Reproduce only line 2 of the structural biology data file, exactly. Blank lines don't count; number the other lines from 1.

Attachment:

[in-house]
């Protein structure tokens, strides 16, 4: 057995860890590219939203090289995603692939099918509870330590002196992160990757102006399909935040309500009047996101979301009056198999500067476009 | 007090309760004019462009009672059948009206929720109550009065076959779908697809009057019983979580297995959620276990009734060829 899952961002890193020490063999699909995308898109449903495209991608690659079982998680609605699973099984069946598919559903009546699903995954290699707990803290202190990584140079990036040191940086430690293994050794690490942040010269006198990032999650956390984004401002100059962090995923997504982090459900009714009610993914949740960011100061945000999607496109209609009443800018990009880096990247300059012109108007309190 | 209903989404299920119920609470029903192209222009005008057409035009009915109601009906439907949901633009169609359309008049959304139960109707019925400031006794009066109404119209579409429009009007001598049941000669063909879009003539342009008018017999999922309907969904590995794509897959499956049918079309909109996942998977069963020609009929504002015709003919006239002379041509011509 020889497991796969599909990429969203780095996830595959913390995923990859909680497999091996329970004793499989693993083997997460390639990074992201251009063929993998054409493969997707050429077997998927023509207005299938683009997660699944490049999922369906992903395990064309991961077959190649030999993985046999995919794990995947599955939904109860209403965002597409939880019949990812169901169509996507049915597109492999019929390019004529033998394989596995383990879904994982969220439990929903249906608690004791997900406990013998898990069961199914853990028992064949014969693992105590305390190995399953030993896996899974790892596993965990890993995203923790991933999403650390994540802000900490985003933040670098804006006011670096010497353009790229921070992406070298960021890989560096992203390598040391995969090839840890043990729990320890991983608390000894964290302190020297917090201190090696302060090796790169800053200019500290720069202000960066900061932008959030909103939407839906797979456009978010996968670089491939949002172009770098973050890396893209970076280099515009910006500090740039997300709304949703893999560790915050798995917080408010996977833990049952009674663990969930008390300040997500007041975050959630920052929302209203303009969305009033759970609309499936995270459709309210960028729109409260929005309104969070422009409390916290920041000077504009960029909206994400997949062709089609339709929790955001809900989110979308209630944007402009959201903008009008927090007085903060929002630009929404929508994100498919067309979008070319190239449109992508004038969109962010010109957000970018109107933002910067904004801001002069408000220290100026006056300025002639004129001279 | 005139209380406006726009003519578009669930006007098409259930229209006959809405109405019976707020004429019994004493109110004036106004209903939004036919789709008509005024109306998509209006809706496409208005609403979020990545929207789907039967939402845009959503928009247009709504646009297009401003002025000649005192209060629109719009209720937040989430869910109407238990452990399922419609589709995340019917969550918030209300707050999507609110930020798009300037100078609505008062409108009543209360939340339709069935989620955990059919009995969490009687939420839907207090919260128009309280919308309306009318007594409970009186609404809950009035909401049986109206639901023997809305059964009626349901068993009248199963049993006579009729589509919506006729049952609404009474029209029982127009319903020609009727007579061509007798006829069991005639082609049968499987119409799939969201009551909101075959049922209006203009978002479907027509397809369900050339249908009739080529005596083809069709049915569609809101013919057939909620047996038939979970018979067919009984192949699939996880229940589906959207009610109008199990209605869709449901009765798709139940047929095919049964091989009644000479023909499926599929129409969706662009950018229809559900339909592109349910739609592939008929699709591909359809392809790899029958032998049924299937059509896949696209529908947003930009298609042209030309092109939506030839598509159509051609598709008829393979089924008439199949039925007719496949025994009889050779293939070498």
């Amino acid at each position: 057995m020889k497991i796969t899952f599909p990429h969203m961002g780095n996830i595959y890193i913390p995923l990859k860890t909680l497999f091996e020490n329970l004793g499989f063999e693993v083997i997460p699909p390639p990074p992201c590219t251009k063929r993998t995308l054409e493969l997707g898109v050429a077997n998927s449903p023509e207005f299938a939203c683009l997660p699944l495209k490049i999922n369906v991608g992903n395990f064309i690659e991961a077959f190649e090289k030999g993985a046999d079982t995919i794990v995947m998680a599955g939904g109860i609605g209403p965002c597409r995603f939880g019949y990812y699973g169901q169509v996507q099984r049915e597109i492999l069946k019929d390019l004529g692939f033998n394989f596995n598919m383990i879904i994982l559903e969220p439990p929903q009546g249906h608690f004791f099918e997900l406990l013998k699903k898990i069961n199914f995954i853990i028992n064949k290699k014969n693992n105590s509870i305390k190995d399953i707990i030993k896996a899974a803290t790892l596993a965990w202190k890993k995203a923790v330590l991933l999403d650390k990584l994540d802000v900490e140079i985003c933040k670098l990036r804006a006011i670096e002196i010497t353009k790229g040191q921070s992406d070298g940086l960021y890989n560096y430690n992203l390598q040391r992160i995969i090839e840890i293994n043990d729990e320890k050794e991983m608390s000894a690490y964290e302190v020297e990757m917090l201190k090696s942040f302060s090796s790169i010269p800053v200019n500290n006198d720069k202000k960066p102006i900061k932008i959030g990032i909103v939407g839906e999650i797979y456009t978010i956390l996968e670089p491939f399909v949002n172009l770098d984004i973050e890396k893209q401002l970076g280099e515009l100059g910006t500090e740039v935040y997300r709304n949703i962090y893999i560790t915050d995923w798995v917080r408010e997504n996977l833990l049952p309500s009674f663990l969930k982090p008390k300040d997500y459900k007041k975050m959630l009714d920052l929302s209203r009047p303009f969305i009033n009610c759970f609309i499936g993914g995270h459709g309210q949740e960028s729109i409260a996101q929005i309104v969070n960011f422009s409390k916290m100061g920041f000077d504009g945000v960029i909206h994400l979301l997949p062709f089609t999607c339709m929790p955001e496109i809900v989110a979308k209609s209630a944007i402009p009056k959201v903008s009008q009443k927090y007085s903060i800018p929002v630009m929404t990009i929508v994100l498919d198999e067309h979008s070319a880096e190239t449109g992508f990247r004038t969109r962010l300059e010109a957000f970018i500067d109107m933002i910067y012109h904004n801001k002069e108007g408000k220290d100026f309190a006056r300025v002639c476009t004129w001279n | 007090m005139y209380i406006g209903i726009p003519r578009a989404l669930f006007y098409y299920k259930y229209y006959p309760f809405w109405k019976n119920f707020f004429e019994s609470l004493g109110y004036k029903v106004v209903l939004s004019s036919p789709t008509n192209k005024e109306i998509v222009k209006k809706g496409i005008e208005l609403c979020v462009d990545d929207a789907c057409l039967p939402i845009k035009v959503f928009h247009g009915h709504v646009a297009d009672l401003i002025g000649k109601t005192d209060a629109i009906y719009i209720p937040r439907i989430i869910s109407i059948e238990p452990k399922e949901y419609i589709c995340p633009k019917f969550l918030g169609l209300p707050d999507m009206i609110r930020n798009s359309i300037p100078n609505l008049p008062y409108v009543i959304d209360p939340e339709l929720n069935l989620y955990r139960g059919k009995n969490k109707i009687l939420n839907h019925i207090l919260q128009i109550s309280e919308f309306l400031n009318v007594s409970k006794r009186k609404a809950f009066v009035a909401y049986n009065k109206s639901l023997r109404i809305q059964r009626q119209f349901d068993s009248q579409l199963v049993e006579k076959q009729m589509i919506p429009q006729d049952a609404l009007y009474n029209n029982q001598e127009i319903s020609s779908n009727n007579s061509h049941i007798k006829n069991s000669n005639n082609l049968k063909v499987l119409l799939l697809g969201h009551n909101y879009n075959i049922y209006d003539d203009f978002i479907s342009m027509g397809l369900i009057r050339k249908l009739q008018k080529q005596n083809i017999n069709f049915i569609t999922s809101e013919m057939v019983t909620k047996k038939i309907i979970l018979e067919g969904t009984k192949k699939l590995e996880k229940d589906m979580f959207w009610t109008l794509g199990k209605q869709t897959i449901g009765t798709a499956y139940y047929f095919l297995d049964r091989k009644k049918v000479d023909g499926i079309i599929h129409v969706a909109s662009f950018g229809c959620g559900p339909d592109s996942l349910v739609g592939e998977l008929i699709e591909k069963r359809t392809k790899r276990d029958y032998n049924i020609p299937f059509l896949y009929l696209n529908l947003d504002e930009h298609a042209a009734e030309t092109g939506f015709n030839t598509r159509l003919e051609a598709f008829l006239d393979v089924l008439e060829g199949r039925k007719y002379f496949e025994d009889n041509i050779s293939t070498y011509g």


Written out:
């Protein structure tokens, strides 16, 4: 057995860890590219939203090289995603692939099918509870330590002196992160990757102006399909935040309500009047996101979301009056198999500067476009 | 007090309760004019462009009672059948009206929720109550009065076959779908697809009057019983979580297995959620276990009734060829 899952961002890193020490063999699909995308898109449903495209991608690659079982998680609605699973099984069946598919559903009546699903995954290699707990803290202190990584140079990036040191940086430690293994050794690490942040010269006198990032999650956390984004401002100059962090995923997504982090459900009714009610993914949740960011100061945000999607496109209609009443800018990009880096990247300059012109108007309190 | 209903989404299920119920609470029903192209222009005008057409035009009915109601009906439907949901633009169609359309008049959304139960109707019925400031006794009066109404119209579409429009009007001598049941000669063909879009003539342009008018017999999922309907969904590995794509897959499956049918079309909109996942998977069963020609009929504002015709003919006239002379041509011509 020889497991796969599909990429969203780095996830595959913390995923990859909680497999091996329970004793499989693993083997997460390639990074992201251009063929993998054409493969997707050429077997998927023509207005299938683009997660699944490049999922369906992903395990064309991961077959190649030999993985046999995919794990995947599955939904109860209403965002597409939880019949990812169901169509996507049915597109492999019929390019004529033998394989596995383990879904994982969220439990929903249906608690004791997900406990013998898990069961199914853990028992064949014969693992105590305390190995399953030993896996899974790892596993965990890993995203923790991933999403650390994540802000900490985003933040670098804006006011670096010497353009790229921070992406070298960021890989560096992203390598040391995969090839840890043990729990320890991983608390000894964290302190020297917090201190090696302060090796790169800053200019500290720069202000960066900061932008959030909103939407839906797979456009978010996968670089491939949002172009770098973050890396893209970076280099515009910006500090740039997300709304949703893999560790915050798995917080408010996977833990049952009674663990969930008390300040997500007041975050959630920052929302209203303009969305009033759970609309499936995270459709309210960028729109409260929005309104969070422009409390916290920041000077504009960029909206994400997949062709089609339709929790955001809900989110979308209630944007402009959201903008009008927090007085903060929002630009929404929508994100498919067309979008070319190239449109992508004038969109962010010109957000970018109107933002910067904004801001002069408000220290100026006056300025002639004129001279 | 005139209380406006726009003519578009669930006007098409259930229209006959809405109405019976707020004429019994004493109110004036106004209903939004036919789709008509005024109306998509209006809706496409208005609403979020990545929207789907039967939402845009959503928009247009709504646009297009401003002025000649005192209060629109719009209720937040989430869910109407238990452990399922419609589709995340019917969550918030209300707050999507609110930020798009300037100078609505008062409108009543209360939340339709069935989620955990059919009995969490009687939420839907207090919260128009309280919308309306009318007594409970009186609404809950009035909401049986109206639901023997809305059964009626349901068993009248199963049993006579009729589509919506006729049952609404009474029209029982127009319903020609009727007579061509007798006829069991005639082609049968499987119409799939969201009551909101075959049922209006203009978002479907027509397809369900050339249908009739080529005596083809069709049915569609809101013919057939909620047996038939979970018979067919009984192949699939996880229940589906959207009610109008199990209605869709449901009765798709139940047929095919049964091989009644000479023909499926599929129409969706662009950018229809559900339909592109349910739609592939008929699709591909359809392809790899029958032998049924299937059509896949696209529908947003930009298609042209030309092109939506030839598509159509051609598709008829393979089924008439199949039925007719496949025994009889050779293939070498």